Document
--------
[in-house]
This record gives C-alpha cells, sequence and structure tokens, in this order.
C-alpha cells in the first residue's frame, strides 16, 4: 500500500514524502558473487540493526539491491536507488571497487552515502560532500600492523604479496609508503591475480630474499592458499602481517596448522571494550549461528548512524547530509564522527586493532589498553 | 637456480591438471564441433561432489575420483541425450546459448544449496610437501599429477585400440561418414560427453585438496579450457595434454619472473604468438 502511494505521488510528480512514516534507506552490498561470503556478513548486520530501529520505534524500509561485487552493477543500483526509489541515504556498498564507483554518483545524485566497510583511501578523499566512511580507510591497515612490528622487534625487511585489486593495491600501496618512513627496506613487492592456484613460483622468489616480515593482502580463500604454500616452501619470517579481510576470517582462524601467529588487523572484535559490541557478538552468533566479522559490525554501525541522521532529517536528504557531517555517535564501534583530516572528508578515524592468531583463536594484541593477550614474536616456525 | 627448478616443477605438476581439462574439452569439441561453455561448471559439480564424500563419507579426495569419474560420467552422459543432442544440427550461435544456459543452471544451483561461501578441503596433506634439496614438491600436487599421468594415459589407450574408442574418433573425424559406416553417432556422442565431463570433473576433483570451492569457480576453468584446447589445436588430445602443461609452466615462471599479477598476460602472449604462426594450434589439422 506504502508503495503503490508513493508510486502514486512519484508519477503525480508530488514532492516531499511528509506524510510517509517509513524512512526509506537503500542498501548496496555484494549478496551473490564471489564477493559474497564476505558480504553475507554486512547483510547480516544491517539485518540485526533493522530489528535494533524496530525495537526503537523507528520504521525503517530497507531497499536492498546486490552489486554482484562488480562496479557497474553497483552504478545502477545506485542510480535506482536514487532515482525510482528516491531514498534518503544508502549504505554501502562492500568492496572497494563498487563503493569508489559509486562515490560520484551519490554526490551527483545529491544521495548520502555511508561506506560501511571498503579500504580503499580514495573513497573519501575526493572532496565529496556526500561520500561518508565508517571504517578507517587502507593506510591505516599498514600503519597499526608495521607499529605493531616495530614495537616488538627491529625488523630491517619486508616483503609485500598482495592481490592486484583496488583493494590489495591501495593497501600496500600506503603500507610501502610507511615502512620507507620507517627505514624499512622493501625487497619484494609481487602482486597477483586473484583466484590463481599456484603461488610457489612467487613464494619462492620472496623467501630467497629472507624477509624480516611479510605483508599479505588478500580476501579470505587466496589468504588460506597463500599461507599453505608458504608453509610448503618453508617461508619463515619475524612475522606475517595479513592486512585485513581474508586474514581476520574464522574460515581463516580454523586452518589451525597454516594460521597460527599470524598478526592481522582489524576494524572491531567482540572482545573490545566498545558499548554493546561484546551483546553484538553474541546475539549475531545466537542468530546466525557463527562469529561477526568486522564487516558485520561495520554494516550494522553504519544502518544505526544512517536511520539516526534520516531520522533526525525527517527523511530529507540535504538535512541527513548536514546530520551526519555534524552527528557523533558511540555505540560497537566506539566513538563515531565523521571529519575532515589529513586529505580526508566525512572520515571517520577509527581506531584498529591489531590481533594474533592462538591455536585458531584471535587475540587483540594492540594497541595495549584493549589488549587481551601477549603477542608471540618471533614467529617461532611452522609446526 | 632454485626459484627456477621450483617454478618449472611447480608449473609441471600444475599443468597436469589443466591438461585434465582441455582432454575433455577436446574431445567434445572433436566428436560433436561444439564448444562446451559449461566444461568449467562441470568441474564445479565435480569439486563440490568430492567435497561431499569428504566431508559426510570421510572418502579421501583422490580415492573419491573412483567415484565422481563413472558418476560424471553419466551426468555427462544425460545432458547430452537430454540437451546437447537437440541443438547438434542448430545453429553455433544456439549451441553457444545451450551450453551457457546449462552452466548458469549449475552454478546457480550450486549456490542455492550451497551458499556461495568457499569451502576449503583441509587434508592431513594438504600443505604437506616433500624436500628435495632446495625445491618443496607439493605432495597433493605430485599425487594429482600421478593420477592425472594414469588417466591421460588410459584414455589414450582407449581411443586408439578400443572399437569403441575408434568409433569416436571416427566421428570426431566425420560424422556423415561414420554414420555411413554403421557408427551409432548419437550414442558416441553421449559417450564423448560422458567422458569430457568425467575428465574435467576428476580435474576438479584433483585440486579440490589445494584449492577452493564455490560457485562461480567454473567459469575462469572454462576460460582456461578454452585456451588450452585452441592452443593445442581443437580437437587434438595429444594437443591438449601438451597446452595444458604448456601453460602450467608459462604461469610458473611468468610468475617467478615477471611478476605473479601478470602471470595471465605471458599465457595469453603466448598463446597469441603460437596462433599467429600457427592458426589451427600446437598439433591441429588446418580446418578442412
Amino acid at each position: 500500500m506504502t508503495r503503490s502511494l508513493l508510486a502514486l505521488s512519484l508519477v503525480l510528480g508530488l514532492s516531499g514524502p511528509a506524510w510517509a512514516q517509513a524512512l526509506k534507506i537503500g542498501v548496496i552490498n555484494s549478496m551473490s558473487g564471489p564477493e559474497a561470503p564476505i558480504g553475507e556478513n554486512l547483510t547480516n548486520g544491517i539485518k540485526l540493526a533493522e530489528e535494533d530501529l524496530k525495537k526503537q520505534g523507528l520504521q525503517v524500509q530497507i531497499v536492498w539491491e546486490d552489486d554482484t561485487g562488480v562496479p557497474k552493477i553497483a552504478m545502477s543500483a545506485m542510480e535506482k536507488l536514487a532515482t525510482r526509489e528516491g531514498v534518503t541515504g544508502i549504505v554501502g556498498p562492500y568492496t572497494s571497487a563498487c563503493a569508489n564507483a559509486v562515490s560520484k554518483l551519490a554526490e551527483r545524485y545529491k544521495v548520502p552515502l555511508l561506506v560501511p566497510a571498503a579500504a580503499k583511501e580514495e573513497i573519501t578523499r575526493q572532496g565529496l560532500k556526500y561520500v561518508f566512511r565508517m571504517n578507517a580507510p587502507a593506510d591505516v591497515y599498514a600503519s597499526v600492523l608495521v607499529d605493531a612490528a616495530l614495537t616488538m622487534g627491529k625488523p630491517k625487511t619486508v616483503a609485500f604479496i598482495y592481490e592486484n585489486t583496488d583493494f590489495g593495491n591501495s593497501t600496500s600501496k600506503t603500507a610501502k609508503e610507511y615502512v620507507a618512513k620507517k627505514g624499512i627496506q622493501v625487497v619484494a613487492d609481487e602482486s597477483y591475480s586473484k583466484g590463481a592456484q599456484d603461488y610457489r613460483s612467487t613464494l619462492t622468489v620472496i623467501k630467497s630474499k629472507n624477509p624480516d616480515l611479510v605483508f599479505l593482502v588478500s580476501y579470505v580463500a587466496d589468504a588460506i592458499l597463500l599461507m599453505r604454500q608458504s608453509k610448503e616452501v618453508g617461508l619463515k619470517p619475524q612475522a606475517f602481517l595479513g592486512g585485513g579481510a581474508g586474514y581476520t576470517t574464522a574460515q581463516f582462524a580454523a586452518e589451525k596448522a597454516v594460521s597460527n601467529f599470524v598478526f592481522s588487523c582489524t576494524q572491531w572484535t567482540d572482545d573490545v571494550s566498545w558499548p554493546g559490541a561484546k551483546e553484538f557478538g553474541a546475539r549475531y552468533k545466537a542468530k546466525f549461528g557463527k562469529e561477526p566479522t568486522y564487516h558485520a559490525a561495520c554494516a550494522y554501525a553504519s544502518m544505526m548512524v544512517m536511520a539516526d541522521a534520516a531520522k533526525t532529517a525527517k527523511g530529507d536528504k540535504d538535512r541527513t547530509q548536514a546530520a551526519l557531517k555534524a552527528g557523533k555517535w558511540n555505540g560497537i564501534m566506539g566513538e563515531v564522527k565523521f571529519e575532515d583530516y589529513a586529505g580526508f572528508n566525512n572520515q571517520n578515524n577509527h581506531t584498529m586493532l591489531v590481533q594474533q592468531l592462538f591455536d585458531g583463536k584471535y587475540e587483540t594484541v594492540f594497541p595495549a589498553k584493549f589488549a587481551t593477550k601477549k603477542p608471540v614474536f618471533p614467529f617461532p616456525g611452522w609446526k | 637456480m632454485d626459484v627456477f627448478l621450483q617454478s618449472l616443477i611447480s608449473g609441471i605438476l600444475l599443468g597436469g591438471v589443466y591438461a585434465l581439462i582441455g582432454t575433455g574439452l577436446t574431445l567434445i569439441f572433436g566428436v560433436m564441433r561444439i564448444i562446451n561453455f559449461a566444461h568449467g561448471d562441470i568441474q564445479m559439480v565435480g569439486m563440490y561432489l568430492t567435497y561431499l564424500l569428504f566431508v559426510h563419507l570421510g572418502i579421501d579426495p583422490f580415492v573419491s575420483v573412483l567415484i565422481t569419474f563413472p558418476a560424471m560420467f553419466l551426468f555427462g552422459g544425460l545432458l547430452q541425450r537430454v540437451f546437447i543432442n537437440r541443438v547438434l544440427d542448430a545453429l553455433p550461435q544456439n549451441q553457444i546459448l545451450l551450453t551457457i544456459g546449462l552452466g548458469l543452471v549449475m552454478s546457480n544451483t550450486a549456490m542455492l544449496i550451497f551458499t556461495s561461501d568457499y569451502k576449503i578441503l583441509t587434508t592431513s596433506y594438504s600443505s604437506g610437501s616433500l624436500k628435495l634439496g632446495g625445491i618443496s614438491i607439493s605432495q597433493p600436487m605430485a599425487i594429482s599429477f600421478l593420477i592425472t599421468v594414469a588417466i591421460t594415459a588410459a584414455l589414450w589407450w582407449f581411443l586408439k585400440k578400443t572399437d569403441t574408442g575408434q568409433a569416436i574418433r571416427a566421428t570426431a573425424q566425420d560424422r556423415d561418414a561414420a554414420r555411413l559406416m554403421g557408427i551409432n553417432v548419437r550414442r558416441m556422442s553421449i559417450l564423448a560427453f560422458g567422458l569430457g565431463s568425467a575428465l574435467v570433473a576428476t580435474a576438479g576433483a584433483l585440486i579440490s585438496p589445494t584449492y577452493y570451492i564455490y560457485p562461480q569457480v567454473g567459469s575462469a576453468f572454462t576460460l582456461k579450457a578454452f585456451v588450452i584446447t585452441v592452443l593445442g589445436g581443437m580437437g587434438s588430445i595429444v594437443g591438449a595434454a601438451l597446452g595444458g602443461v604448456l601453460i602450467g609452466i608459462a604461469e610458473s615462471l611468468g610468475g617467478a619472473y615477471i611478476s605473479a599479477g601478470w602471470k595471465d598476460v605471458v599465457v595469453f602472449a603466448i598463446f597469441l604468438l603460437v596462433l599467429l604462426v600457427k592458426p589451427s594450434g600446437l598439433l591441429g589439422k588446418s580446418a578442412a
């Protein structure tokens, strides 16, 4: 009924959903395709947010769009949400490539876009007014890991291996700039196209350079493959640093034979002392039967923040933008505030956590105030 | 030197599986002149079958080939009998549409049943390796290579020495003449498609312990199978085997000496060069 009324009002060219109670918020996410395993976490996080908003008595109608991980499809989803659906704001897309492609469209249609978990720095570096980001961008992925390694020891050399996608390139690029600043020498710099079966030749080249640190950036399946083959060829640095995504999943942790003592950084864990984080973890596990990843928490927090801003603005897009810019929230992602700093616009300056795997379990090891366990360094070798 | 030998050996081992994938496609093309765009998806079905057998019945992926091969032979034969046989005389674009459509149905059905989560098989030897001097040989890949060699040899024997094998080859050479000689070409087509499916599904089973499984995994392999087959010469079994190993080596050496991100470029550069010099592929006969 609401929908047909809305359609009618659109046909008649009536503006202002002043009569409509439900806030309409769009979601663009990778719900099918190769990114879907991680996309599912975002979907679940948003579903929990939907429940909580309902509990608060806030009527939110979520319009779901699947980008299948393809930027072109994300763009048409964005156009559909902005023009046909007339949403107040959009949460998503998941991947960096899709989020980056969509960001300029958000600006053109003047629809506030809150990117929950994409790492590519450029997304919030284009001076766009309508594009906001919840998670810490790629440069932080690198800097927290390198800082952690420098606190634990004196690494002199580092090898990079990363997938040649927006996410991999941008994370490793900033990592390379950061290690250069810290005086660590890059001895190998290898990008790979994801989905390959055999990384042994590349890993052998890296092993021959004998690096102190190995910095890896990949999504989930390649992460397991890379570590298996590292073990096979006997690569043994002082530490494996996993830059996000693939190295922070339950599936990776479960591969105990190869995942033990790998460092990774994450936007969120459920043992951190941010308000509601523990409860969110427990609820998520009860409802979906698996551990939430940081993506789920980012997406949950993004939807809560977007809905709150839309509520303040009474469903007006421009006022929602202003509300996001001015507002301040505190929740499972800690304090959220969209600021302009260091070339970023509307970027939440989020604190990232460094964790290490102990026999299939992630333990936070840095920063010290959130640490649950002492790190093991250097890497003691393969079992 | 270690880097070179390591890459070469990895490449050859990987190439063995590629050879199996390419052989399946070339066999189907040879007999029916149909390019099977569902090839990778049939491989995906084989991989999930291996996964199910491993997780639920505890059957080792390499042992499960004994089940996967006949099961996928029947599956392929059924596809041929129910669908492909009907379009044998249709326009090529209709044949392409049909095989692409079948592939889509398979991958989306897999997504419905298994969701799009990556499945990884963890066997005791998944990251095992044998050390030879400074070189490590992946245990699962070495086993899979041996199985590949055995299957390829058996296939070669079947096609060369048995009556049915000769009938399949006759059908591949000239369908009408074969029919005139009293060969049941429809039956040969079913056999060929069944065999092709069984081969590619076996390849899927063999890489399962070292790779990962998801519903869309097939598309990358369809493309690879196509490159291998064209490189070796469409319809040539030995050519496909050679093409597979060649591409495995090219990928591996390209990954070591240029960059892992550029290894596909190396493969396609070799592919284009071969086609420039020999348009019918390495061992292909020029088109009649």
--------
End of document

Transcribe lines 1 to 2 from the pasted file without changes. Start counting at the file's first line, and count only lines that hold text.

[in-house]
This record gives C-alpha cells, sequence and structure tokens, in this order.